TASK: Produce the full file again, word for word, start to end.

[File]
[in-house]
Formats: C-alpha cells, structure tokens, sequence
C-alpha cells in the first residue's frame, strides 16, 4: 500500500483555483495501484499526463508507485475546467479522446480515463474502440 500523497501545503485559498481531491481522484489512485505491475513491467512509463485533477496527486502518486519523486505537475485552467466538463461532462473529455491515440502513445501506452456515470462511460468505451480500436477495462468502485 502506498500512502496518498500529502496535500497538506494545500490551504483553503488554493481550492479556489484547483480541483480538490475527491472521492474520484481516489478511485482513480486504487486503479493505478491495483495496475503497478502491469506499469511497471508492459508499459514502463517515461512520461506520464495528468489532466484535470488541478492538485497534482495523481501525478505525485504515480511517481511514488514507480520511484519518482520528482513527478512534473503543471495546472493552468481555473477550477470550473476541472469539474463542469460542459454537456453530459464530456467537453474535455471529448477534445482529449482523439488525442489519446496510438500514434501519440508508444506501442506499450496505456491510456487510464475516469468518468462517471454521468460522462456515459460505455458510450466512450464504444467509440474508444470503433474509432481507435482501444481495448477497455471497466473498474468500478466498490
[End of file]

[in-house]
Formats: C-alpha cells, structure tokens, sequence
C-alpha cells in the first residue's frame, strides 16, 4: 500500500483555483495501484499526463508507485475546467479522446480515463474502440 500523497501545503485559498481531491481522484489512485505491475513491467512509463485533477496527486502518486519523486505537475485552467466538463461532462473529455491515440502513445501506452456515470462511460468505451480500436477495462468502485 502506498500512502496518498500529502496535500497538506494545500490551504483553503488554493481550492479556489484547483480541483480538490475527491472521492474520484481516489478511485482513480486504487486503479493505478491495483495496475503497478502491469506499469511497471508492459508499459514502463517515461512520461506520464495528468489532466484535470488541478492538485497534482495523481501525478505525485504515480511517481511514488514507480520511484519518482520528482513527478512534473503543471495546472493552468481555473477550477470550473476541472469539474463542469460542459454537456453530459464530456467537453474535455471529448477534445482529449482523439488525442489519446496510438500514434501519440508508444506501442506499450496505456491510456487510464475516469468518468462517471454521468460522462456515459460505455458510450466512450464504444467509440474508444470503433474509432481507435482501444481495448477497455471497466473498474468500478466498490